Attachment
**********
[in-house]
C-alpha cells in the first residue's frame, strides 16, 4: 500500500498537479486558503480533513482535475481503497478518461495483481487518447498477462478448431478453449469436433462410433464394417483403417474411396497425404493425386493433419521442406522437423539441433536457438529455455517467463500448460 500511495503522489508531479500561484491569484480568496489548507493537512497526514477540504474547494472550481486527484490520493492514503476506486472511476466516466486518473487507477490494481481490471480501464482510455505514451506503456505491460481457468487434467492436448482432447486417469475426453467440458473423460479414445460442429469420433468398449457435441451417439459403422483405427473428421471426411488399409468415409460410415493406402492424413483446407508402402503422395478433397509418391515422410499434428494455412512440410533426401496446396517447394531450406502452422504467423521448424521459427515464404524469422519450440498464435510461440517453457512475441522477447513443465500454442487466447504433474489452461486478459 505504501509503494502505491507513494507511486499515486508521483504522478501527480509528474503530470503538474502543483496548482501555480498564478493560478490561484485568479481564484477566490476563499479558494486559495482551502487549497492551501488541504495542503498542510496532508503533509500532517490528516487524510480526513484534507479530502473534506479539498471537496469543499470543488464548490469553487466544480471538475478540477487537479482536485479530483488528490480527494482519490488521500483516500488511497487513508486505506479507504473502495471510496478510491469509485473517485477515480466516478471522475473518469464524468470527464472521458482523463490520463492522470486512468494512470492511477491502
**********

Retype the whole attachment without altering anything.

[in-house]
C-alpha cells in the first residue's frame, strides 16, 4: 500500500498537479486558503480533513482535475481503497478518461495483481487518447498477462478448431478453449469436433462410433464394417483403417474411396497425404493425386493433419521442406522437423539441433536457438529455455517467463500448460 500511495503522489508531479500561484491569484480568496489548507493537512497526514477540504474547494472550481486527484490520493492514503476506486472511476466516466486518473487507477490494481481490471480501464482510455505514451506503456505491460481457468487434467492436448482432447486417469475426453467440458473423460479414445460442429469420433468398449457435441451417439459403422483405427473428421471426411488399409468415409460410415493406402492424413483446407508402402503422395478433397509418391515422410499434428494455412512440410533426401496446396517447394531450406502452422504467423521448424521459427515464404524469422519450440498464435510461440517453457512475441522477447513443465500454442487466447504433474489452461486478459 505504501509503494502505491507513494507511486499515486508521483504522478501527480509528474503530470503538474502543483496548482501555480498564478493560478490561484485568479481564484477566490476563499479558494486559495482551502487549497492551501488541504495542503498542510496532508503533509500532517490528516487524510480526513484534507479530502473534506479539498471537496469543499470543488464548490469553487466544480471538475478540477487537479482536485479530483488528490480527494482519490488521500483516500488511497487513508486505506479507504473502495471510496478510491469509485473517485477515480466516478471522475473518469464524468470527464472521458482523463490520463492522470486512468494512470492511477491502